Maybe you’re not sure who will be reading your cover letter — but don’t write "To whom it may concern," "Dear hiring manager," or any other generic title. With a little research, you can usually find the hiring manager’s name.
Let’s say you’re applying for the SMB Account Executive role at Joyfull. Google "SMB sales manager Joyfull" and see if you can find the team’s leader on LinkedIn. When applying to a conservative company, write “Dear Mr./Ms. [Last name].” When applying to a startup or relatively relaxed organization, write “Dear [First name] [Last name].”
Your intro paragraph should highlight why you’re a great fit. It’s a high-level overview, rather than an in-depth exploration of your work history and qualifications, so keep it under four sentences.
The standard cover letter opening line is something along the lines of:
"I’m interested in becoming a sales representative on your SMB team" or "I'm excited for the opportunity to apply for the SMB sales representative role."
While these sentences might not kill your chances of getting the job, they generally don’t help. You want to grab the reader’s attention and sell yourself from the very start — so don't be reluctant to try a personalized, compelling line that will draw the hiring manager in and make them want to read more.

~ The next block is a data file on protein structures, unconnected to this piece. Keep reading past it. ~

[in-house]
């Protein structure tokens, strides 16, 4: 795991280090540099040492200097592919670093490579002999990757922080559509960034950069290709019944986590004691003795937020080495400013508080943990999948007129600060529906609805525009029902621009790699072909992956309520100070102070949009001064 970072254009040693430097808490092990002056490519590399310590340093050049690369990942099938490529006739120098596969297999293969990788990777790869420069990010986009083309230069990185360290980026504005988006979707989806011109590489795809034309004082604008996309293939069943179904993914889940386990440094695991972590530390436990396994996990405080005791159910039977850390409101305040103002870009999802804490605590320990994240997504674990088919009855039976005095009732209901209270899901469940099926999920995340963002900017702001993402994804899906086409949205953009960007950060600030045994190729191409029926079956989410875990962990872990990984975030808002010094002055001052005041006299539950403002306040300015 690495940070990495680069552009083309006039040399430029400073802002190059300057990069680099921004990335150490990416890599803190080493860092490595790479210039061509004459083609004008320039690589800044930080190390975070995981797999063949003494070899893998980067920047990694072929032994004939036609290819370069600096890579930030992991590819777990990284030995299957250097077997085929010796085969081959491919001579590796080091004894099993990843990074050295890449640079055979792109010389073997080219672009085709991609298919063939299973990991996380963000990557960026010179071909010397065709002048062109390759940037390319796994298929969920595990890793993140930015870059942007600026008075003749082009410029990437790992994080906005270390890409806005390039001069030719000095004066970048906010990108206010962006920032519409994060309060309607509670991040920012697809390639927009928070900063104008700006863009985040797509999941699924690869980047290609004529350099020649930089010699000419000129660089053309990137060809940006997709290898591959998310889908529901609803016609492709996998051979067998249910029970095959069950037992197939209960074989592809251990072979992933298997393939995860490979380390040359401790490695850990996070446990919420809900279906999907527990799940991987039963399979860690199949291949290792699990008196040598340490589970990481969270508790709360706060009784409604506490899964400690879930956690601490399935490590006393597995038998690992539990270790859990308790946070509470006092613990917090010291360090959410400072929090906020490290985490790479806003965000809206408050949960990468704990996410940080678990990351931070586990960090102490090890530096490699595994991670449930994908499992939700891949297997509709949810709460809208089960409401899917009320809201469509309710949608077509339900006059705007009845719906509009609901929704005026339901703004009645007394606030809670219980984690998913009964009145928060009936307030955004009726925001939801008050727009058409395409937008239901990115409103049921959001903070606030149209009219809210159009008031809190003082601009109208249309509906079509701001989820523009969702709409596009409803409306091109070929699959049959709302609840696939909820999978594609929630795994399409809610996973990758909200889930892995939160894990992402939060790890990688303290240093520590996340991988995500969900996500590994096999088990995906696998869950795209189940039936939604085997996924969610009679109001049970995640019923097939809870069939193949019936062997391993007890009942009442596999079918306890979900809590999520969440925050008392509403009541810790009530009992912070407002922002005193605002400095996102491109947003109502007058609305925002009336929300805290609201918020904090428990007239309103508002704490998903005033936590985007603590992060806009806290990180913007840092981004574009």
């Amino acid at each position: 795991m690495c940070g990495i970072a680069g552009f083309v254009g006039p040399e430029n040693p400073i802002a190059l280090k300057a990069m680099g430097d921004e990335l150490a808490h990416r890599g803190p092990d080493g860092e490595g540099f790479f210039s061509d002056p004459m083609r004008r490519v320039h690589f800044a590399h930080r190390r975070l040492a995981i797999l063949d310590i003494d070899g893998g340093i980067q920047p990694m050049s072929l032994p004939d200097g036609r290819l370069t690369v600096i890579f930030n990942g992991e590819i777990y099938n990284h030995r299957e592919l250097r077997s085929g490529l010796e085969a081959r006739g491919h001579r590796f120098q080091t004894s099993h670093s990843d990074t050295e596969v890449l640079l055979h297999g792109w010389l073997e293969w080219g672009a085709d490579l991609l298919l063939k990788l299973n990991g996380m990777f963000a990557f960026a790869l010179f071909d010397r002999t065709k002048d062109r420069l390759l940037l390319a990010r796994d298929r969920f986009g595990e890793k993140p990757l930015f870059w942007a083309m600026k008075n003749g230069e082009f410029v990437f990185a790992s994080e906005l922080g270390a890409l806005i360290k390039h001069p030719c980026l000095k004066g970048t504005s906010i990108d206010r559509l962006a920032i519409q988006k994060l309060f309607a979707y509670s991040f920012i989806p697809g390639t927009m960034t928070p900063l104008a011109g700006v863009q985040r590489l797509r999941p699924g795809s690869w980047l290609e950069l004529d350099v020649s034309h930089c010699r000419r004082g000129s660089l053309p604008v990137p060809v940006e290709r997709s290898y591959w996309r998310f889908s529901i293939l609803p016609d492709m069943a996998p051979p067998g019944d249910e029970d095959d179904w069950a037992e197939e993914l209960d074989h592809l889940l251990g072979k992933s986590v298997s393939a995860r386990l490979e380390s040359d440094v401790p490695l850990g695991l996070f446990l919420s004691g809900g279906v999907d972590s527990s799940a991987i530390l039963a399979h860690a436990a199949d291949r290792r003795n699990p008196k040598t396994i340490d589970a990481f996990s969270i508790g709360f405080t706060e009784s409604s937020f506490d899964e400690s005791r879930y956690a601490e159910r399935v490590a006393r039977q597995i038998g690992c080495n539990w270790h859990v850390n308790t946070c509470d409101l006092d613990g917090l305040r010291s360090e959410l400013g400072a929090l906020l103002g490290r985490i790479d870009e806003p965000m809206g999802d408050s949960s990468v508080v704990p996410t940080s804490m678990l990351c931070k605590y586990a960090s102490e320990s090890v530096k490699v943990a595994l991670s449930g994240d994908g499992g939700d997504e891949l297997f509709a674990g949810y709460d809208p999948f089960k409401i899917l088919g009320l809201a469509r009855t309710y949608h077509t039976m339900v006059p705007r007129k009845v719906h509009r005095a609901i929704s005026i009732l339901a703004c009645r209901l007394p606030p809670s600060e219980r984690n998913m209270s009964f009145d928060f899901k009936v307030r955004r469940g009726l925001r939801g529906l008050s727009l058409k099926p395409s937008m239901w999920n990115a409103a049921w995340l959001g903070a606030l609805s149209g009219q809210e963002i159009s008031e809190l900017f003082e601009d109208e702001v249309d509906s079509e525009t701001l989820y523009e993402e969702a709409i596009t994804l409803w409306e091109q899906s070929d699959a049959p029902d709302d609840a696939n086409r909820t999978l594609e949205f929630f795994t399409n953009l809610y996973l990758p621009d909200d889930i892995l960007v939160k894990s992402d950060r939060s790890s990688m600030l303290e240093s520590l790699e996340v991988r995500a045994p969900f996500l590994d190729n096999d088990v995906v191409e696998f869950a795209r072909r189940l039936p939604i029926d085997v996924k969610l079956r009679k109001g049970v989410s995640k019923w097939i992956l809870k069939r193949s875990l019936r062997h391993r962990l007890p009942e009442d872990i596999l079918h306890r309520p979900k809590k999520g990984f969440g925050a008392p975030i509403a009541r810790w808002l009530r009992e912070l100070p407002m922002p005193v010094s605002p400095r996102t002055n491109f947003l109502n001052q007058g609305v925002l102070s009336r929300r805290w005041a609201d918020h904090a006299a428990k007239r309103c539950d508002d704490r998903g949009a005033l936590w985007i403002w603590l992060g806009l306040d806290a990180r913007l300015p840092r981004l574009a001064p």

Here are a few examples:
"I love working with small businesses — in fact, I’ve helped more than 300 in the past year at my current job — which is why I’m so excited about the chance to help SMBs discover Joyfull."
"Every week, I write a blog post about a common SMB challenge. Helping SMBs overcome this obstacle isn’t just rewarding -- it’s also a great lead gen strategy. My passion for this type of work led me to your SMB Account Executive position."
Do you know a current or former employee who speaks positively about the company? Mention them in your intro. In some cases, you might have their referral — either by submitting your application or connecting you with the hiring manager — but even if you don't, you can still drop their name.
For instance, you might say something like, "As a self-starter who thrives in autonomous, results-oriented environments, I’m drawn to the BDR role at Red Shelf. I’ve heard great things about the culture and learning opportunities from Sarah Grossman, who started as a BDR and now works on your L&D team."
First Body Paragraph
In this paragraph, choose a relevant work experience. What does "relevant" mean? You’re trying to show your existing abilities and knowledge map well to the role you’re applying for, so if you currently work in retail and you want to become a business development rep, you might write: